The Yankees offense has struggled mightily throughout the early 2016 season. Could trading for Ryan Braun be the answer?
According to the latest from Ken Rosenthal of FOX Sports, the possibility of the Brewers trading Ryan Braun is becoming “more realistic.” Braun’s torrid start (he’s hitting .372/.443/.605 with 5 home runs and 21 RBI through his first 24 games as I write this) and the fact that Milwaukee is in the middle of an ongoing rebuild are listed by Rosenthal as reasons why the Brewers might be more and more likely to pull the trigger on a deal for the man affectionately know as the “Hebrew Hammer.”
At this point, Braun’s no-trade clause blocks deals to every team except for the Dodgers, Angels, Marlins, Rays and Nationals. Having the Yankees on his no-trade list, however, doesn’t mean he can never be traded to the Bombers. It just means he can’t be traded there without his expressed written consent. So, if the Yankees wanted to boost their offense and put together the right deal, and Braun gave his OK (presumably with some added incentives), he’d be Bronx-bound in no time at all.
So, with all that being said, should the Yankees go after the slugger?
Let’s examine the facts and see if Braun checks enough boxes to make us desire his services in Pinstripes:
I’m going to go ahead and start with the obvious thing that makes us, as fans, even consider this deal. The dude can hit. I talked about his resurgent numbers on the current season so far, but there’s much more where that came from. Not too long ago, Braun was considered by many to be one of the best right-handed hitting power hitters in baseball. From 2007 until 2012, Braun absolutely terrorized opposing pitchers. In 883 games during that time, he hit .313/.374/.568 and averaged 34 homers and 107 RBI with an OPS+ of 147. Those numbers were actually brought down a bit by his rookie season, when he didn’t debut until May 25 and still hit 34 homers and drove in 97 runs in 113 games. Did I mention the stolen bases? In those six seasons, Braun averaged 21 per year, and even topped the 30/30 mark twice. He won the Rookie of the Year in 2007, and the MVP in 2011. Yowza.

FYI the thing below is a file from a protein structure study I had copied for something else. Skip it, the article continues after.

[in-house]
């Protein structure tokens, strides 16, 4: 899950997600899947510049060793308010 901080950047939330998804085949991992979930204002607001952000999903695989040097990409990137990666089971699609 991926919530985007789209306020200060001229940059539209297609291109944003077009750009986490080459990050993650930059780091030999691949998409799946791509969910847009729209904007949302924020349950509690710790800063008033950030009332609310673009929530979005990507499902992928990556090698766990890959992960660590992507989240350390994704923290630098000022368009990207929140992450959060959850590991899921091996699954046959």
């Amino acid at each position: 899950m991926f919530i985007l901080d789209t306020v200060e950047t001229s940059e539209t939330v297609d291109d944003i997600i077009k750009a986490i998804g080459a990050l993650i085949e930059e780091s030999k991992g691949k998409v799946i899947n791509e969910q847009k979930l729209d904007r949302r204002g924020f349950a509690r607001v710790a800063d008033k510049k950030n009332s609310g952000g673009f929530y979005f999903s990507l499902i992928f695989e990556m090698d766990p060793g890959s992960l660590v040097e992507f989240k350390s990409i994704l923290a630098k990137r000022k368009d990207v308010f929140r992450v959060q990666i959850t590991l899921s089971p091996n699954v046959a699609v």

Unfortunately, the train came off the rails in 2013. The mess actually started following the 2011 season, when Braun was suspended for a positive test from the PED’s that postseason. Fortunately for Ryan, the suspension was lifted when an independent arbiter ruled that his sample had been mishandled. After finishing second in the MVP race in 2012, Braun started the 2013 season slowly. He tried to play through an injured hand, but eventually had to hit the disabled list. Because of the hand issues, he was limited to just 9 home runs in 61 games. In July of 2013, MLB finally got it’s man, and Braun was suspended for the rest of the season after failing yet another PED test.